The government has admitted that a new contracting regime for criminal legal aid could be delayed further even if it successfully defends current challenges to its procurement process.

Legal Aid Agency chief executive Matthew Coats (pictured) was explaining the challenges to the tender process for 527 duty provider contracts in a letter to Nick Walker, clerk to the House of Commons justice select committee dated 14 January.

A judicial review, sought by the Fair Crime Contracts Alliance, is set to open on 7 April and is expected to last seven days. A hearing into 100 individual procurement law challenges will begin on 3 May and is expected to finish on 16 May.

Service under the new contracts was due to commence on 11 January, nearly three months after firms found out whether their bids had been successful. The start date was then postponed to 1 April, with a contingency for a further delay should it be needed.

The tender process was automatically suspended in 69 of the 85 procurement areas as a result of claims brought in accordance with part 7 of the Civil Procedure Rules.

Coats says: ‘Whilst all the parties in the litigation agree the need for the claims to be determined expeditiously, the volume and nature of the claims make it difficult to say with any real certainty when the litigation may conclude.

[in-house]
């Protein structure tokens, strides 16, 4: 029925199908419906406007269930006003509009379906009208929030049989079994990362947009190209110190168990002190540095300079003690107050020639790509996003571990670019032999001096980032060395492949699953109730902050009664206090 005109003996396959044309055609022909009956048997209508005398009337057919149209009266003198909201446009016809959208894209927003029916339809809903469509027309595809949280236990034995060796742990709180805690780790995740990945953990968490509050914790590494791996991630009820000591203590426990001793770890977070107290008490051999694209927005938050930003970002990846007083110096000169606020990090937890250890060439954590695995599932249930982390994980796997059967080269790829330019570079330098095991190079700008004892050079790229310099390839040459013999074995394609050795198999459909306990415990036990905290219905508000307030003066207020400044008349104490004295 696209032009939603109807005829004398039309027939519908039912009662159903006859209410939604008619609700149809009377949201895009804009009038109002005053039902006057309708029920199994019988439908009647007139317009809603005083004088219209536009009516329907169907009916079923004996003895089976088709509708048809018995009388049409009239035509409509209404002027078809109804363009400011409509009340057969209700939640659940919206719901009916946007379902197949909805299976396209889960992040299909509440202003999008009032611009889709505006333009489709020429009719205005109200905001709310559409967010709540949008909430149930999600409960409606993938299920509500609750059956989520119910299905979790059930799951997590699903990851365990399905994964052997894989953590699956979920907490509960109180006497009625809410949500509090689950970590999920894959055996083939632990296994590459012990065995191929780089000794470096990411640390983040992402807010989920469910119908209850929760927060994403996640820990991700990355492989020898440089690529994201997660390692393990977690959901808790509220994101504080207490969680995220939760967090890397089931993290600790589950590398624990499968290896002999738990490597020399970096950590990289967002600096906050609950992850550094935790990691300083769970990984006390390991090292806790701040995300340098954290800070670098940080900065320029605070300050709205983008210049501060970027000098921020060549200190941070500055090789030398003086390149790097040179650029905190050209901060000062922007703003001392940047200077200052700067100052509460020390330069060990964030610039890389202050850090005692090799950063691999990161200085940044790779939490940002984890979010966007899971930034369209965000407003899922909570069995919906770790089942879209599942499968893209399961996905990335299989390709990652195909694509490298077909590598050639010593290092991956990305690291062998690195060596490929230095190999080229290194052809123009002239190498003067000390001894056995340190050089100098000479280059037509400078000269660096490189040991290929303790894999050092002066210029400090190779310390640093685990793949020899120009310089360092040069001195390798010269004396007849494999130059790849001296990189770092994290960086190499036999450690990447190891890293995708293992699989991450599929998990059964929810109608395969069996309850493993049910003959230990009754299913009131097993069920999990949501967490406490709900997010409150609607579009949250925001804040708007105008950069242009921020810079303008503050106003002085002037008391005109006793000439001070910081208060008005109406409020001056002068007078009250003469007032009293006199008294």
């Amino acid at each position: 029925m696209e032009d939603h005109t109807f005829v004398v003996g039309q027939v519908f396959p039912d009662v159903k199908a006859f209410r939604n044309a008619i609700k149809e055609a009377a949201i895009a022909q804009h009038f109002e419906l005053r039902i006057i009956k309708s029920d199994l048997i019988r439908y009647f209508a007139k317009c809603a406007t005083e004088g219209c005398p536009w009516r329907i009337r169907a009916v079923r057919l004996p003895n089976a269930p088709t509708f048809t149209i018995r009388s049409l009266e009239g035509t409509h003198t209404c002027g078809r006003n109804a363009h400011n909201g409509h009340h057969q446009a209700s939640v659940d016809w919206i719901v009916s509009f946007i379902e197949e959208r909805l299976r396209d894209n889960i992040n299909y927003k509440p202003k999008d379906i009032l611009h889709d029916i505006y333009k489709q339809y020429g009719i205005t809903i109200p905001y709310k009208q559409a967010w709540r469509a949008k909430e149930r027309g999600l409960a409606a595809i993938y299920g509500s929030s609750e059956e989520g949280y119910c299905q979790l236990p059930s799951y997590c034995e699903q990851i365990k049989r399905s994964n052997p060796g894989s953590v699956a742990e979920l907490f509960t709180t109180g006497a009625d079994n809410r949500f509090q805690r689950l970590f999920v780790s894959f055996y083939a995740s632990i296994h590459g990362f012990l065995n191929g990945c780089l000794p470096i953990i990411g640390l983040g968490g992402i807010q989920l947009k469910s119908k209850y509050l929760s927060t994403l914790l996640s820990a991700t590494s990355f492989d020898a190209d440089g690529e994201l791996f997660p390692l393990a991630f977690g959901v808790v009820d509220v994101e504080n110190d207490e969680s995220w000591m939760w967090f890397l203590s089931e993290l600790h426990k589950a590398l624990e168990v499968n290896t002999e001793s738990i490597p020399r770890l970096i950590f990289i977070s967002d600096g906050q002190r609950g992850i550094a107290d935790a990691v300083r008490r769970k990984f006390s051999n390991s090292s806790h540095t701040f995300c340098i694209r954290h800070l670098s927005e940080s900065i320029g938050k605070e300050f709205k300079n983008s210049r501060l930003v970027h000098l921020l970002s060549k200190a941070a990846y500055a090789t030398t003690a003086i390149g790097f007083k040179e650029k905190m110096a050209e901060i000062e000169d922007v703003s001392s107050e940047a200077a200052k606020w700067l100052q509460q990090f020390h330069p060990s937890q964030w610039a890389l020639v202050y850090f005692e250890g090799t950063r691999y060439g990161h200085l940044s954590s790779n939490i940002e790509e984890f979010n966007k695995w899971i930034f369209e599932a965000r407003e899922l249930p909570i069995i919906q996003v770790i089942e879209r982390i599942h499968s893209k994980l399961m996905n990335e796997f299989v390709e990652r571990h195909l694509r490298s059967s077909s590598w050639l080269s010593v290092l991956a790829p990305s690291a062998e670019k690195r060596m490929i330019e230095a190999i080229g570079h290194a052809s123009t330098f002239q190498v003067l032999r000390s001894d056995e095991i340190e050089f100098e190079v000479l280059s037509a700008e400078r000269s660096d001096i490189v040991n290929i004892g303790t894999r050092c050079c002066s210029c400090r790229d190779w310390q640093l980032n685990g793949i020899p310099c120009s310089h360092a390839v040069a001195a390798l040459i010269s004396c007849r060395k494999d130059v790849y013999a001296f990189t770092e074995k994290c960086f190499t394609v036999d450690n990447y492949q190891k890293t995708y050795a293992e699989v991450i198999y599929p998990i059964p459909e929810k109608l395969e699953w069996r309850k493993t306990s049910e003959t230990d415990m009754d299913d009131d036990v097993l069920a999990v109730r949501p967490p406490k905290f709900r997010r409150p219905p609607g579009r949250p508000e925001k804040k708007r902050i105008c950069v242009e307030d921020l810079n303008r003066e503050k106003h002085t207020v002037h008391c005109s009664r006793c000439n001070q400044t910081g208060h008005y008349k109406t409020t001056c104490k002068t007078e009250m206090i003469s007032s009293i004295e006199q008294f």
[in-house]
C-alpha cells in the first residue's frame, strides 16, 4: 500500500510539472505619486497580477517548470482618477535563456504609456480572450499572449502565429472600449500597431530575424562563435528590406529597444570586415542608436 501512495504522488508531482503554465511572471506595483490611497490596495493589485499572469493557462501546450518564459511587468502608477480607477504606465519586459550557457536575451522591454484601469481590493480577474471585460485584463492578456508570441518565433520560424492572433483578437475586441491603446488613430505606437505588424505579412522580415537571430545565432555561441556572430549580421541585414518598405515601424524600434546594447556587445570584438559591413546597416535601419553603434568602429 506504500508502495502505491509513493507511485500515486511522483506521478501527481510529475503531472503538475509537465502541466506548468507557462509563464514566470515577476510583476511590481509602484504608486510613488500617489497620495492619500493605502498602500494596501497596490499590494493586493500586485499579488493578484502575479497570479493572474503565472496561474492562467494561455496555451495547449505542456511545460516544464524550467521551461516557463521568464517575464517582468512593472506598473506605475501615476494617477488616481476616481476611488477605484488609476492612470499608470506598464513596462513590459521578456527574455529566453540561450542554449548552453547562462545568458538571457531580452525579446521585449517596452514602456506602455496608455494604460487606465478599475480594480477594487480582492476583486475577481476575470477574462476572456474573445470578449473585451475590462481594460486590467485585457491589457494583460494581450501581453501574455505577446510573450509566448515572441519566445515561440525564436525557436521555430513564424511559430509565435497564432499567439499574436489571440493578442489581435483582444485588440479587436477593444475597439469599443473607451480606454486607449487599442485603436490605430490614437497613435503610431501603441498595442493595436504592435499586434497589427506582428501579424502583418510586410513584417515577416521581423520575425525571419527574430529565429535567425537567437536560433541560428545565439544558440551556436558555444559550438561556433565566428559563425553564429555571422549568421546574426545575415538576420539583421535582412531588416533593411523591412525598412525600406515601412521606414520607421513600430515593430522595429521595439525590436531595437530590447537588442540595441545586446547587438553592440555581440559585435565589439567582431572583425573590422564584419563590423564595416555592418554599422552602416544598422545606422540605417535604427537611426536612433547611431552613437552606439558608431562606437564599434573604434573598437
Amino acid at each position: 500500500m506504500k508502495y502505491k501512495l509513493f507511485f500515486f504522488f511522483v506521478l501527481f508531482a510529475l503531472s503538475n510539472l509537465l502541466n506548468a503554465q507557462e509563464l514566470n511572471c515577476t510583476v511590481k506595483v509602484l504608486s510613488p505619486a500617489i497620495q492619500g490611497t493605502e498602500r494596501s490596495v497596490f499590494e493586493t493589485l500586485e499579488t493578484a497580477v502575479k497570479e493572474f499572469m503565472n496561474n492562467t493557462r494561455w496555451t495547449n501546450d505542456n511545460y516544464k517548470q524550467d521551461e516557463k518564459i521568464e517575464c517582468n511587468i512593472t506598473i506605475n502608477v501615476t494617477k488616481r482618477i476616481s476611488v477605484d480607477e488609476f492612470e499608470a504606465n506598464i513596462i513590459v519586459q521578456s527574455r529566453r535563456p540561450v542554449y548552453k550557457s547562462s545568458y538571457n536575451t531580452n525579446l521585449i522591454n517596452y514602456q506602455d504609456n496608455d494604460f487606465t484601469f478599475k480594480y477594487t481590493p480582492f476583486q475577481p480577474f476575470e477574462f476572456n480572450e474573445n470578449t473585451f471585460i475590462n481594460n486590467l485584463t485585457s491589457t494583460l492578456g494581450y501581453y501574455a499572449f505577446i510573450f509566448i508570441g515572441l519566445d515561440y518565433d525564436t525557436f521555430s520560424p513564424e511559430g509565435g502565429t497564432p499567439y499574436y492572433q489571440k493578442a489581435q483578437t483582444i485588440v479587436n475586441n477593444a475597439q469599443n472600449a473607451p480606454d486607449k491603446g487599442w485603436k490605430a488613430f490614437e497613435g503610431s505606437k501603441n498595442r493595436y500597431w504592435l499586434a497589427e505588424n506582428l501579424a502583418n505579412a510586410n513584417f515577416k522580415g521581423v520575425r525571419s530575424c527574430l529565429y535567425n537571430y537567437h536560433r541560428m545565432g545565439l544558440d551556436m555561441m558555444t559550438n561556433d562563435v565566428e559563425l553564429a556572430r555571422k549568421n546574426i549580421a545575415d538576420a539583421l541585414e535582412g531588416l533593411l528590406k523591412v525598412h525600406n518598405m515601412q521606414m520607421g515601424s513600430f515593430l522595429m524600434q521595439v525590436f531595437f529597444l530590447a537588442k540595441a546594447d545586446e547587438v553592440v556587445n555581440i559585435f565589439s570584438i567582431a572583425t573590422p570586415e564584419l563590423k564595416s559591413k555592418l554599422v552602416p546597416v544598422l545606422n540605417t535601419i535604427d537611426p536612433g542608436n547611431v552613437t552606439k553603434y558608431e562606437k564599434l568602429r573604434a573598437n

‘The precise timetable for the individual claims has not yet been set out and, whatever the outcome of the litigation may be, there remains the prospect of appeals being brought, which would further extend any timetable that is set.’

Yesterday the justice secretary chose neither to rebut nor confirm speculation that he is on the brink of abandoning the new contracting regime.

Instead, Michael Gove told the House of Commons: ‘As far as criminal legal aid contracts go, it has been the case that we have had to reduce the spend on criminal legal aid in order to deal with the deficit that we inherited from the last government. But it is also the case that we maintain more generous legal aid in this country than any other comparable jurisdiction.’

Coats’ letter states that bidders were assessed against essential requirements, selection criteria, a financial assessment and award criteria. The vast majority of claims relate to the evaluation of responses to the award criteria, which is the last stage of the tender process.

Coats says there were 17 questions which required a narrative answer, which were then marked out of five. The questions related to, among other things, the management of the firms and how they would deliver services under the new contract.

The letter also states that 115 procurement law challenges were issued originally in relation to 69 procurement areas; 15 of those claims have since been withdrawn.

  • Business survival will be discussed at the Law Society’s legal aid conference this year. 'Legal Aid And Beyond: Practical Justice post-LASPO’ will take place at the Society’s headquarters in Chancery Lane, London, on 17 March. For more details see